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Words by Kate Lockyer

Photography by Elizabeth Sharpe | @ummagummamumma


Sam Fischer and his supports Chris Lanzon and Ethan Beer filled The Zoo in Brisbane on Thursday night with nothing but dulcet tones, good vibes, and all the feels. Fischer, originally from Sydney, has become a pop sensation after living in LA, and fortunately for us he has returned home to Aus. His natural affinity for the stage, stunning vocals and lyrical flair for capturing city life, love and heartbreak demonstrated clearly why he has had the opportunity to work with the likes of Demi Lovato and Meghan Trainor over in the US. 

Ethan Beer and his band emerge to sing Highs & Lows, Beer on an acoustic, and their bond is clear as they all are having a great time. The ‘oh whoah ohs’ melody line is fun and groovy. Their next song Jericho showcases his surprising confidence for a young guy, and it’s almost a throwback to early Justin Bieber. A blue-lit stage introduces Little Bird, a simple acoustic love song that certainly brings to mind Ed Sheeran’s similar 2011 song of the same name, although Beer’s lyrical purity brings its own endearing quality and cascading keys at the end create a magical moment. Then we get a cover of Stephen Sanchez’ Until I Found You, which suited his wholesome style. The reverb on the lead guitarist’s telecaster sounded heavenly and the drummer nailed his part with a light touch. Beer’s last song was Sticky Tape, which had a cool, almost reggae feel to it that set the scene at The Zoo for a good night. The audience contentedly bobbed along as he sang, “Riding vibrations like the waves / Thinkin’ bout you all throughout my day / You’re stuck on my brain like sticky tape / You make me feel that type of way.” 

Chris Lanzon, in a brown jacket and matching mahogany acoustasonic tele, began his set with a song called Starlight, a moody tune that introduced us to his husky vocals and romanticism. In Dark Side, he picked up the tempo, and we found ourselves nodding along to this boppy yet shadowy track as he sang, “You said you have a dark side / You said you’d cut my heart out and leave me to die”. Despite following a full band, his presence – just him, his guitar and stompbox – was not unassuming but grounded and polished, demonstrating that true musicians can do a lot with a little.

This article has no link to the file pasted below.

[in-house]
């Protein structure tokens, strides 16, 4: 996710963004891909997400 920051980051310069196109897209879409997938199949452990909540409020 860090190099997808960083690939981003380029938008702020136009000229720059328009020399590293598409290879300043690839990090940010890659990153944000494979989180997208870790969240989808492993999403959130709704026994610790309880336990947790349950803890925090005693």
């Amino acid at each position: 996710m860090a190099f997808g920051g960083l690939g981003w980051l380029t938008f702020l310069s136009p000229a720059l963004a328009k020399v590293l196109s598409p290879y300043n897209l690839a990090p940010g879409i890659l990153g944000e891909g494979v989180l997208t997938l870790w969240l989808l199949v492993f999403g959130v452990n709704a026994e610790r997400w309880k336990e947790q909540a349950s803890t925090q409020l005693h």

He introduced his next song June by saying, “This one’s a sad one, but hey, we love sad songs”, and oh yes we do when it’s Lanzon behind the mic. June had his voice glittering with emotion in his high register, and the audience was feeling it too, clapping along in the chorus. You’ll Find It was another sad one, and once again simple guitar paired with his voice felt like a velvet rug draping over us. 

Angel Litany, which Lanzon put out just a few weeks ago, felt exactly as he sang in his song – “Angel sounds / You’re like bliss and torture and church bells”, the light and shade all mixed in. Speaking of new releases, he then played a track which he’ll be releasing imminently, called Lilo. It was sweet, and the crowd loved it. Chris Lanzon finished his set with an immaculately chosen cover of the Goo Goo Dolls’ Iris, and delivered with his pared-back, earnest vocals, it was the perfect sing-along tune for the crowd to join in. 

A robotic voice rang out through the room, introducing our headline act for the evening and heralding “trauma, transformation, and triumph”. This innovative voiceover would pop up throughout Fischer’s set, encouraging people to take care of themselves during songs with heavy topics, and at the end, calling on us all to dance!

Sam Fischer bounded onto the stage with an exuberance that had us all thrilled to be in his presence, launching into I Love You, Please Don’t Hate Me. A slight issue with the mic in the first few lines was all but forgotten as Fischer exuded a joyful excitement and we were flooded with his superb vocal tone. A perfect song to start with that showed off his catchy songwriting and characteristic vulnerability – the man has an ear for a lyrical hook. He grooved across the stage as he and his band then dove straight into Afterglow, a song whose notes really did seem to shimmer as at dusk, when skilfully plucked from the air by this crew. Warm synth and crashing cymbals coming in at just the right time in the chorus created the perfect backdrop for Fischer to sing about a glorious yet fleeting moment – “I have to know / What the feeling’s like / In your afterglow”.

Then, we heard Secondhand Happiness, a lonesome track set in the record section of a thrift store, where he has just glimpsed an ex which has caught him by surprise. Luckily for us, who are already captivated by Fischer’s highs and lows, he finds that he can be happy for this person. I’m agreed – no better place to find second hand happiness than a record aisle. 

In Hopeless Romantic I heard echoes of Ben Platt, that same sweet emotional openness in the lyrics, and especially in a stripped back moment, tremulous vibrato in his vocals like a gossamer thread of spider’s silk. After a stripped back section as we sway, hands above our heads, the chorus hits us like an espresso shot, between Fischer’s renewed gesturing and a kick of guitar and drums by sticks master Brendan Tan back into the final section.